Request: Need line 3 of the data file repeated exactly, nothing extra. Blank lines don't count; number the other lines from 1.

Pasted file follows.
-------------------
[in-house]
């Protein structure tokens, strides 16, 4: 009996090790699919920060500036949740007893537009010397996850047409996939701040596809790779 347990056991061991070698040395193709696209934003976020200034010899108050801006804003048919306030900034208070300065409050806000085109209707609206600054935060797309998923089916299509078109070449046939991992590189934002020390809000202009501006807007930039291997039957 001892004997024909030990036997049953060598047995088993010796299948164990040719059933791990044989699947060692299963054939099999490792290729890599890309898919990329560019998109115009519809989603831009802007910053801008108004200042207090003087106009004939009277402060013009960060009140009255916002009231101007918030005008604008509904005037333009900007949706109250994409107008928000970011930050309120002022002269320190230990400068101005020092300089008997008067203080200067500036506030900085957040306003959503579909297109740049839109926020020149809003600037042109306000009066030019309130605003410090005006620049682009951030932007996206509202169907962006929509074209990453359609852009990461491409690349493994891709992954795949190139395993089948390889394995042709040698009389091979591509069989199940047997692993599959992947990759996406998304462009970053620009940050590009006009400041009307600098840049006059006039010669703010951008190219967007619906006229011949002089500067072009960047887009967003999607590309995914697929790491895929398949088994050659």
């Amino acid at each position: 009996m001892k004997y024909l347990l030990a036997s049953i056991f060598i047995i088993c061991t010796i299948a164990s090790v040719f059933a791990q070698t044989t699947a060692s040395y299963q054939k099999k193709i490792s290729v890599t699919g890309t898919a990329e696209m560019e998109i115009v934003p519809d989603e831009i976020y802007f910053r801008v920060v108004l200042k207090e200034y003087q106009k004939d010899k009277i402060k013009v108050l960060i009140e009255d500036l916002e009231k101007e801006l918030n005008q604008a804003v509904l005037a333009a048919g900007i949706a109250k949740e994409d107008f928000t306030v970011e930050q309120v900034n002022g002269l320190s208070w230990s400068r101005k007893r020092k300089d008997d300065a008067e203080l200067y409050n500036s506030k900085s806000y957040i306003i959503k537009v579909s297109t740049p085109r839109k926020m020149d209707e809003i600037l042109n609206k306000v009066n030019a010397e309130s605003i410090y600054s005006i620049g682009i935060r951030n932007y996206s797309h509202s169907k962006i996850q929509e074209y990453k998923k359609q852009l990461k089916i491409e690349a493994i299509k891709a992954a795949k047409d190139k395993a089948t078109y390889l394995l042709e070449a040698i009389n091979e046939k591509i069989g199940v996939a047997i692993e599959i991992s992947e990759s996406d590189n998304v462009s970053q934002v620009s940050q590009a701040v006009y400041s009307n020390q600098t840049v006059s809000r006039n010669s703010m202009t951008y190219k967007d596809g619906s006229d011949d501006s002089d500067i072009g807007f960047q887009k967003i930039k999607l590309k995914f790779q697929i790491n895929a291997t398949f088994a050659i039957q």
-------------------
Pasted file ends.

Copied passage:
């Amino acid at each position: 009996m001892k004997y024909l347990l030990a036997s049953i056991f060598i047995i088993c061991t010796i299948a164990s090790v040719f059933a791990q070698t044989t699947a060692s040395y299963q054939k099999k193709i490792s290729v890599t699919g890309t898919a990329e696209m560019e998109i115009v934003p519809d989603e831009i976020y802007f910053r801008v920060v108004l200042k207090e200034y003087q106009k004939d010899k009277i402060k013009v108050l960060i009140e009255d500036l916002e009231k101007e801006l918030n005008q604008a804003v509904l005037a333009a048919g900007i949706a109250k949740e994409d107008f928000t306030v970011e930050q309120v900034n002022g002269l320190s208070w230990s400068r101005k007893r020092k300089d008997d300065a008067e203080l200067y409050n500036s506030k900085s806000y957040i306003i959503k537009v579909s297109t740049p085109r839109k926020m020149d209707e809003i600037l042109n609206k306000v009066n030019a010397e309130s605003i410090y600054s005006i620049g682009i935060r951030n932007y996206s797309h509202s169907k962006i996850q929509e074209y990453k998923k359609q852009l990461k089916i491409e690349a493994i299509k891709a992954a795949k047409d190139k395993a089948t078109y390889l394995l042709e070449a040698i009389n091979e046939k591509i069989g199940v996939a047997i692993e599959i991992s992947e990759s996406d590189n998304v462009s970053q934002v620009s940050q590009a701040v006009y400041s009307n020390q600098t840049v006059s809000r006039n010669s703010m202009t951008y190219k967007d596809g619906s006229d011949d501006s002089d500067i072009g807007f960047q887009k967003i930039k999607l590309k995914f790779q697929i790491n895929a291997t398949f088994a050659i039957q």